The other form of frequency-dependent selection, by contrast, can be described as stabilizing. Stabilizing frequency-dependent selection is analogous to negative feedback, that is, the fitness of an allele declines as its frequency increases. This may be illustrated in terms of the thermostat in a building or cruise control in a vehicle. The former is linked with a furnace and as temperatures increase in the vicinity of the thermostat, an inhibiting signal is sent to the furnace, turning it down or off. Alternatively, when temperatures decline in the vicinity of the thermostat, a signal is sent to the furnace to turn it on (or up). The result is a more stable temperature than one could achieve manually. Similarly, a cruise control on an automobile detects velocity and increases engine output in response to reduced speeds or decreases engine output in response to increased speeds. Homeostasis, as observed within multicellular organisms, can be viewed as a series of negative feedback loops that have the effect of stabilizing characteristics internal to bodies. With stabilizing frequency dependent selection, thus reduction in allele frequencies results in selection for increases in their frequencies whereas increases are countered by selection against those same alleles.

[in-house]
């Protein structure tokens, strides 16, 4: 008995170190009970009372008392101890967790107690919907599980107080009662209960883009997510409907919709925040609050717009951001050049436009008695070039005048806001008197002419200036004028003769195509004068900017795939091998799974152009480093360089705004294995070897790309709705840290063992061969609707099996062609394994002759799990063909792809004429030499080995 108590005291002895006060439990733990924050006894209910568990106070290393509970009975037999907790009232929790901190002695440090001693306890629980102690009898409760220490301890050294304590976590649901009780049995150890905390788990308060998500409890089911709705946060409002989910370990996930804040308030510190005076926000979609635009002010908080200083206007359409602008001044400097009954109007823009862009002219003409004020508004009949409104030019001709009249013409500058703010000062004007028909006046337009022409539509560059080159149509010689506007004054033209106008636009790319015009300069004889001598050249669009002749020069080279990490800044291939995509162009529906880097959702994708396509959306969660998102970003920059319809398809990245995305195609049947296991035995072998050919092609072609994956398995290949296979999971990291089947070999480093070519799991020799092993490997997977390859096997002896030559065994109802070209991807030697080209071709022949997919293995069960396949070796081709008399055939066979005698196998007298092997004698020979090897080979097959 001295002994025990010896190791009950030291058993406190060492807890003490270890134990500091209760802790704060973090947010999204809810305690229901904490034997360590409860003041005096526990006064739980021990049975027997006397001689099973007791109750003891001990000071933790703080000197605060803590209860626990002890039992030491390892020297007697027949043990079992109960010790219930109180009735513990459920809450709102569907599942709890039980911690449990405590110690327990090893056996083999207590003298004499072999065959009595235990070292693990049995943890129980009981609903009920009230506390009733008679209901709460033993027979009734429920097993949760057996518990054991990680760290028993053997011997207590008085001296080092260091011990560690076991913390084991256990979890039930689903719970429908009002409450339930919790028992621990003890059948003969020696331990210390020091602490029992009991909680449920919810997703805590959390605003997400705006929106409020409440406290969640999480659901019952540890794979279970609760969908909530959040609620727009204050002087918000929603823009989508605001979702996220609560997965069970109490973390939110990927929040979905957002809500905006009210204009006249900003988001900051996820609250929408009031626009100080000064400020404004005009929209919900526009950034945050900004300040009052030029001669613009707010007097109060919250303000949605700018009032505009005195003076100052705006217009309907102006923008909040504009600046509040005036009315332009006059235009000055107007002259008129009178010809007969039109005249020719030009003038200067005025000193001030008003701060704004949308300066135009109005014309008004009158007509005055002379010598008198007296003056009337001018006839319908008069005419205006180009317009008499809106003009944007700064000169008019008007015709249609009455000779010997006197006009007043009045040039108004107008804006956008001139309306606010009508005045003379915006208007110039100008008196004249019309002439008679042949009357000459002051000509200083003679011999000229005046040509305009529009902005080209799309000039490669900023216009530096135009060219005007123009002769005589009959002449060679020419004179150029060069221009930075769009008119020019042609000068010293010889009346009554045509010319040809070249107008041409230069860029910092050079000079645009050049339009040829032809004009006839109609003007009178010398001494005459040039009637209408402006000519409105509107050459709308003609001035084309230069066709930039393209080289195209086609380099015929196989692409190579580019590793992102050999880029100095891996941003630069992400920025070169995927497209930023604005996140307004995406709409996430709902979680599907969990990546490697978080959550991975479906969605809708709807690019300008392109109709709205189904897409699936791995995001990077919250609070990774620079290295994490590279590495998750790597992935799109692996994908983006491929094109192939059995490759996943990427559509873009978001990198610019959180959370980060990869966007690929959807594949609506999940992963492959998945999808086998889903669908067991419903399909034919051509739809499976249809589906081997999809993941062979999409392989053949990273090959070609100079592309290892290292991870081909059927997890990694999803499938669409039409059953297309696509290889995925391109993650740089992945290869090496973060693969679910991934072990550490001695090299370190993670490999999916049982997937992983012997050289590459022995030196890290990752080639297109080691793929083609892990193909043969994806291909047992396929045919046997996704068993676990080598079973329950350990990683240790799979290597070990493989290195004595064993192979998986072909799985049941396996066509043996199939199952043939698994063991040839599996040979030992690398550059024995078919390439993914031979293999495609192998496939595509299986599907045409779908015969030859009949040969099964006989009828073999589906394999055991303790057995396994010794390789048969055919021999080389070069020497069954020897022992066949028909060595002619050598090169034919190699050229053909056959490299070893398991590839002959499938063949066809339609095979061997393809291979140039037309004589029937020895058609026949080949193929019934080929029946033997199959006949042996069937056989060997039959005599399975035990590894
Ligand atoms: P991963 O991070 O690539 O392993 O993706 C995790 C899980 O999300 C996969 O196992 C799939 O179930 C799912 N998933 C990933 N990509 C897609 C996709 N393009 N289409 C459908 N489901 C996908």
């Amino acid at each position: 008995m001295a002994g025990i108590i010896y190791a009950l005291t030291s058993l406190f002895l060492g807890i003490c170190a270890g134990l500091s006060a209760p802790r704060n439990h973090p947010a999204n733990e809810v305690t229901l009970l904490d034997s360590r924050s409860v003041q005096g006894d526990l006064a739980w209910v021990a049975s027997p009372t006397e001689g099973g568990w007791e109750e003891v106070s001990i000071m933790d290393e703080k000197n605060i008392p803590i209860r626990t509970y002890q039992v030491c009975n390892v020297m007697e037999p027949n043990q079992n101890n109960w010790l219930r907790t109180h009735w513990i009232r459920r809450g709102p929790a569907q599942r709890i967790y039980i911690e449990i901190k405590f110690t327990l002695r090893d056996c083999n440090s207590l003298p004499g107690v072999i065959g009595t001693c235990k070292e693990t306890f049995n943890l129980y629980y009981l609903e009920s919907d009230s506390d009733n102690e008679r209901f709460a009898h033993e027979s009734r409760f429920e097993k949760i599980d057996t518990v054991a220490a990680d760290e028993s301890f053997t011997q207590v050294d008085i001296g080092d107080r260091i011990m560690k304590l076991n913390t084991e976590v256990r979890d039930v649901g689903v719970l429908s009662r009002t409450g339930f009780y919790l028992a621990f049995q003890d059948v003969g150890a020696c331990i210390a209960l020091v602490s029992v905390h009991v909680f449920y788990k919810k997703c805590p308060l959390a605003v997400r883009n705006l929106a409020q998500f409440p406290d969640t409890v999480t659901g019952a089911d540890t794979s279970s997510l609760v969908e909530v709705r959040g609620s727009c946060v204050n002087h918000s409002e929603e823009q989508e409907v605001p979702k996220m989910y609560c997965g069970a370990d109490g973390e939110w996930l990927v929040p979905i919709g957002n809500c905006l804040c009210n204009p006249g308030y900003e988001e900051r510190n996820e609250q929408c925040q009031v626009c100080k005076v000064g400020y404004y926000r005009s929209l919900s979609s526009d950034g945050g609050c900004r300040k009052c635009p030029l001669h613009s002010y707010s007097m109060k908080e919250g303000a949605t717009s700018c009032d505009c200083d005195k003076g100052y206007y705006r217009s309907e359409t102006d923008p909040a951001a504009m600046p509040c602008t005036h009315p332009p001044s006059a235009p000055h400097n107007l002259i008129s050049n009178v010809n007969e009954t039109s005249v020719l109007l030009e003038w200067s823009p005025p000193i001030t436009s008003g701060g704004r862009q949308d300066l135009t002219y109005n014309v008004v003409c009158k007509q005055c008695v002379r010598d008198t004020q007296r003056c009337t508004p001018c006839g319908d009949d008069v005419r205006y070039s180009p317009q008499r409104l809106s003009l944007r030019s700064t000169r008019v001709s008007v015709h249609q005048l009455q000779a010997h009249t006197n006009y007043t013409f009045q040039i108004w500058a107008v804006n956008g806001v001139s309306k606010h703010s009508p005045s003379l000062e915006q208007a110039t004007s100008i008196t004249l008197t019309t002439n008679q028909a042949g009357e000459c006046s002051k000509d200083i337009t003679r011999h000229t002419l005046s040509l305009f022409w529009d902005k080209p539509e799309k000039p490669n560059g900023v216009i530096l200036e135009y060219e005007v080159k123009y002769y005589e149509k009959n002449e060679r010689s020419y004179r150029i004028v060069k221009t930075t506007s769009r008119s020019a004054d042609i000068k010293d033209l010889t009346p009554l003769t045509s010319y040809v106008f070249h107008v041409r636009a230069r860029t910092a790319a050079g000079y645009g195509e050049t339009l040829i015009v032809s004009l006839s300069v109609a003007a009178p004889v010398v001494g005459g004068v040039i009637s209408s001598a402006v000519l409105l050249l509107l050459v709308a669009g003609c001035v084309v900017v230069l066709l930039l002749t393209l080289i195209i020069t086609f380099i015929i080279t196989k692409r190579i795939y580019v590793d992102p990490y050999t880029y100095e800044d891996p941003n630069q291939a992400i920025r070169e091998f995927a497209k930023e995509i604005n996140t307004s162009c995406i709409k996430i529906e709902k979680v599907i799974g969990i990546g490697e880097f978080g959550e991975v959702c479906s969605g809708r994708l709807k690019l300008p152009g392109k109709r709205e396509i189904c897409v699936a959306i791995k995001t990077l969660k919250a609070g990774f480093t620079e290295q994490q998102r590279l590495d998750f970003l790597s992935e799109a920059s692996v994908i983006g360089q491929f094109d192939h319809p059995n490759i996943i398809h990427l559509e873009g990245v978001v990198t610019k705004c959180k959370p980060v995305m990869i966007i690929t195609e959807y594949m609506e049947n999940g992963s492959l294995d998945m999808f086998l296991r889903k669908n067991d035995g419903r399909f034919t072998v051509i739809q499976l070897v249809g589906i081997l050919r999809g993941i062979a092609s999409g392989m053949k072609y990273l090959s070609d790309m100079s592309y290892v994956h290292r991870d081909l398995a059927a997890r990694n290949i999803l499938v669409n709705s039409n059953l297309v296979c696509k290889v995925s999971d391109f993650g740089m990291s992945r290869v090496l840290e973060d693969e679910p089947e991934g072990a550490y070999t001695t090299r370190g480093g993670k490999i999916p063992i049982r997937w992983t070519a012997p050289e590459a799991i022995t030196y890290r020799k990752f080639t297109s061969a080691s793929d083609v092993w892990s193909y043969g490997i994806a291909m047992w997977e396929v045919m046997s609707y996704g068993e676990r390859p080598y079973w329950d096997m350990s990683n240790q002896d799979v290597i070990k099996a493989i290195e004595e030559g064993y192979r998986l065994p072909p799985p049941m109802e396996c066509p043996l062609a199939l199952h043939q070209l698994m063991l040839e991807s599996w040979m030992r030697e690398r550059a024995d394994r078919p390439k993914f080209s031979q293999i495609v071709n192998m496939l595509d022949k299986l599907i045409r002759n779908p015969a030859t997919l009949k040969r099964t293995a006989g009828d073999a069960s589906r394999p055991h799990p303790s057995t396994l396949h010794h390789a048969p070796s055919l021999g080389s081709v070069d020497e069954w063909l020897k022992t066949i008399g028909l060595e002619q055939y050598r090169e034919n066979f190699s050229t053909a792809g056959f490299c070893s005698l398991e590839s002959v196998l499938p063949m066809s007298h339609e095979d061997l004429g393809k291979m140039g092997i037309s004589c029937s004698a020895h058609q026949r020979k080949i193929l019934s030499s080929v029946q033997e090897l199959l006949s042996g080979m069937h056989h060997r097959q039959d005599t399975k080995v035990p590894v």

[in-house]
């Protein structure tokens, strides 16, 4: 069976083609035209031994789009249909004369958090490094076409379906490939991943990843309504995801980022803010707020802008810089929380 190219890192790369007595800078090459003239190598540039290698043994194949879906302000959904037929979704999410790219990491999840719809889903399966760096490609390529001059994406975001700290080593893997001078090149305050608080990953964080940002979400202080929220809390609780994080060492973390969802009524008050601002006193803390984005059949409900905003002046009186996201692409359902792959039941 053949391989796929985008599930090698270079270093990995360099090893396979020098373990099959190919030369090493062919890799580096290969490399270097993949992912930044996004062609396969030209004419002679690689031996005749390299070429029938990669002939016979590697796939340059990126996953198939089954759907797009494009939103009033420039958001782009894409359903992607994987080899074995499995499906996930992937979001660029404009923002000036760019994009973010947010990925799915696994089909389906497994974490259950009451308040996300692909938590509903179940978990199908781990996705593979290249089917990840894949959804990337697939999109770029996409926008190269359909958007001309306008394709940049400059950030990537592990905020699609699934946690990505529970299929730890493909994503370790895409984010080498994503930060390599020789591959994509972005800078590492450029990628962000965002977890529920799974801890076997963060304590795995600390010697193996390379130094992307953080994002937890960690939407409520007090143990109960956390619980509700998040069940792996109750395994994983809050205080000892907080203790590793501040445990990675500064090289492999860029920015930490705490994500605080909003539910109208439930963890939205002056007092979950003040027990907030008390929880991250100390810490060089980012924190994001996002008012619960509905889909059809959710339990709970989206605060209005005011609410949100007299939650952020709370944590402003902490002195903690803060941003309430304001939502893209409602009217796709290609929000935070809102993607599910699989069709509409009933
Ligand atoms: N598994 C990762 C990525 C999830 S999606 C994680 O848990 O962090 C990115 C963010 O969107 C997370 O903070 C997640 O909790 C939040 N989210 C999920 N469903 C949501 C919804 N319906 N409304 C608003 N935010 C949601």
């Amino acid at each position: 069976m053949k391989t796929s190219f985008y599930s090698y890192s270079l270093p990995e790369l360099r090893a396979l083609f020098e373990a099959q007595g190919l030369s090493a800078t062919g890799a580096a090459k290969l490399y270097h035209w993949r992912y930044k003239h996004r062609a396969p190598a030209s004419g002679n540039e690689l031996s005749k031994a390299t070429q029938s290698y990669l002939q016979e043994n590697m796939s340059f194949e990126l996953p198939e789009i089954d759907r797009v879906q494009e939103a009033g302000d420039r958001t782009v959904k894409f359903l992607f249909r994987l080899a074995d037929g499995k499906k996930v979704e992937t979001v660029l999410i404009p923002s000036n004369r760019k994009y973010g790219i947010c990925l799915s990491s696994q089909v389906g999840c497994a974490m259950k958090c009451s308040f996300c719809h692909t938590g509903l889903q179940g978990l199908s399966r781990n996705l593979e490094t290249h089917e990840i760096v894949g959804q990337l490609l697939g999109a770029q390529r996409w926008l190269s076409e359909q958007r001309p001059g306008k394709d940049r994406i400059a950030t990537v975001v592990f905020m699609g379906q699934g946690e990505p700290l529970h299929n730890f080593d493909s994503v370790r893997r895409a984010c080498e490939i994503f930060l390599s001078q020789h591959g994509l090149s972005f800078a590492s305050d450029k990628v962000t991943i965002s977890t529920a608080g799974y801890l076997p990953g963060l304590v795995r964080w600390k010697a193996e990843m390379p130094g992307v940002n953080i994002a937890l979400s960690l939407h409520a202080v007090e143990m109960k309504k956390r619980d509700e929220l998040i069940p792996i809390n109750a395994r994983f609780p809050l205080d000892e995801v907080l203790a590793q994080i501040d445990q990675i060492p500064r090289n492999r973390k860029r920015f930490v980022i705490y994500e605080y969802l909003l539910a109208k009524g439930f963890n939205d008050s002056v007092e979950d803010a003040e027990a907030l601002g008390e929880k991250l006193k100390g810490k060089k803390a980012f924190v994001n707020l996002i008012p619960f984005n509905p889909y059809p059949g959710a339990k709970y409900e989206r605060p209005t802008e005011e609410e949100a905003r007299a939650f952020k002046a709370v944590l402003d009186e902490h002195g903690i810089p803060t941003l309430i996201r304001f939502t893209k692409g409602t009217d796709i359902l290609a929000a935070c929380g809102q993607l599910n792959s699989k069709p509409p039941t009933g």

Stabilizing frequency-dependent selection is typically seen in association with predator-prey type community interactions. The basic idea is that predators are not infinitely versatile but instead will behaviorally, morphologically, or physiologically specialize on specific prey types. Specialization, all else held constant, will tend to be toward more common prey types. As a consequence, less common prey types may experience fitness benefits. That is, rarer alleles can be more beneficial. An example of this process is seen with the phenomenon dubbed "Kill the winner" where more successful phage-susceptibility types of bacteria will be more susceptible to phage attack than less successful types simply because more-successful bacteria will tend to be more prevalent and therefore able to support phage population growth to higher, more potentially bacteria-eradicating densities. Note that the strength of frequency-dependent selection, in this scenario, will be a direct function of predator prevalence, that is, it is predator action that constitutes the selective force.